Salted, Malted Chocolate Bundt Cake

This cake came to me in a snow-covered dream. I woke up Sunday knowing I had to do three things: shovel my driveway, take my kids sledding, and bake something. It’s no secret I love to be snowed in; I view it as nature’s permission to let everything go — I don’t stress about it, I don’t complain about it, I just let it all go. Northern Virginia was in the epicenter of the recent “snowzilla” storm. We had historic snowfall and the world shut down for a few days. It was pretty wonderful. I’ll be back at work tomorrow, so while I’m enjoying my last day of snowed in freedom, I thought I’d hop back on the blogging wagon and share this wonderful, easy recipe. No mixer required, and I bet you have most of the ingredients in your pantry.

The malt powder isn’t absolutely necessary — meaning your texture won’t suffer if you leave it out. You’ll still have a delicious, moist chocolate cake — but it’s so, so good. If you grew up drinking malted milkshakes like I did (my dad made/makes the best milkshakes), you might already have a container in your pantry, and if you want a treat, you’ll want to make a special trip to grab some. It’s sold in most grocery stores in the coffee/tea/hot chocolate section usually. You can stir it into cold milk, add it to your favorite cookie recipes, or, of course, make milkshakes with it. It’s nostalgic, old-fashioned, and truly one of my favorite things. My son loves it too, which just makes me so darn happy– have I ever told you how much I love that little guy?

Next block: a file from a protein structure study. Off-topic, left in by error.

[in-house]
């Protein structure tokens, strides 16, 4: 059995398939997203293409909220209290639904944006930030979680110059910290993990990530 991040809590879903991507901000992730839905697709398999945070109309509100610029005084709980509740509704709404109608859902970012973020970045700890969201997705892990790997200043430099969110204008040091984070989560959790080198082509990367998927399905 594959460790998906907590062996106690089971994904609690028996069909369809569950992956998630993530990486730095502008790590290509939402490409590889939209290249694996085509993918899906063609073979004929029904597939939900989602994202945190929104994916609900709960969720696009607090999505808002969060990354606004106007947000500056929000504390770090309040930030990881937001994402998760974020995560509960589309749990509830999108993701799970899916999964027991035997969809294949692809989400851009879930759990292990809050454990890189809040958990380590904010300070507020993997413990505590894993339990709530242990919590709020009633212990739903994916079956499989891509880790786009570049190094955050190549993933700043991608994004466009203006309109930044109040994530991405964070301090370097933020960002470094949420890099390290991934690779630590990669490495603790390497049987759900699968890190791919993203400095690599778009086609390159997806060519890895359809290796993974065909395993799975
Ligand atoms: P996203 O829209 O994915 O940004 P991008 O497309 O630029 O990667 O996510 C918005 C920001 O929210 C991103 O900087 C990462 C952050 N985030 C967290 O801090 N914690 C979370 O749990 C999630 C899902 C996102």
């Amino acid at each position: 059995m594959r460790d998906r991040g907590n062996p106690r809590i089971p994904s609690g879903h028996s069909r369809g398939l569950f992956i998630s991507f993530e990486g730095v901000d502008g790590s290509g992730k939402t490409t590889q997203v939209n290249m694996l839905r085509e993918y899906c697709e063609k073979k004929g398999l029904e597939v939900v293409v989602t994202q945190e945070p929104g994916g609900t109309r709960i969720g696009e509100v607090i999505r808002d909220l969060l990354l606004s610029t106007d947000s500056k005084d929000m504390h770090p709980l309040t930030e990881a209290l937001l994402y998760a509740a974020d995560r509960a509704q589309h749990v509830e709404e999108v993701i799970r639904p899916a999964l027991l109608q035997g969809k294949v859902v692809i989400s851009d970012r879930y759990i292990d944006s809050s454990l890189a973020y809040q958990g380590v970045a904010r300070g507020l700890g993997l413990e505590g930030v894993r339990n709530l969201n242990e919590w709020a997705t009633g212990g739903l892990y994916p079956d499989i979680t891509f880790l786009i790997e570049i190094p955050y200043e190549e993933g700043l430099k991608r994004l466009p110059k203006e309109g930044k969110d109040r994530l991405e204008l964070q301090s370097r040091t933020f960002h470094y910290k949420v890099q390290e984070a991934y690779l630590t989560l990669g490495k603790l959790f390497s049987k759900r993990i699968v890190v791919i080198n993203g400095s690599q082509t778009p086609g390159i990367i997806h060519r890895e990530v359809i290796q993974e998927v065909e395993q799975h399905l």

Salted, Malted Chocolate Bundt Cake

  • Servings: 8-10
  • Difficulty: easy
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Credit: Ani Hughes —

For the cake:

  • Non-stick baking spray (I am in love with Baker’s Joy) or butter for the pan
  • 1 cup unsalted butter, melted
  • 1/3 cup cocoa powder
  • 1/3 cup malt powder
  • 2 teaspoons kosher salt
  • 1/2 cup brewed coffee 1/2 cup hot water (you can use all hot water, but I love the richness the coffee gives)
  • 2 cups all-purpose flour
  • 1 & 3/4 cups granulated sugar
  • 1 & 1/2 teaspoons baking soda
  • 1/2 teaspoon baking powder
  • 2 large eggs
  • 1/2 cup sour cream
  • 1 tablespoon vanilla extract

For the chocolate glaze:

  • 1 & 1/2 cups confectioners sugar
  • 4 tablespoons cocoa powder
  • 4 tablespoons malt powder (plus a pinch or two for sprinkling)
  • 1 teaspoon vanilla extract
  • 4 tablespoons milk (or enough to make a smooth, pourable glaze)
  • a sprinkle of sea salt (maldon flaked sea salt is my favorite, but kosher salt will work just fine)


  1. Preheat oven to 350 degrees F. Butter and flour a 10 – 12 cup bundt pan, or spray generously with baking spray. Set aside.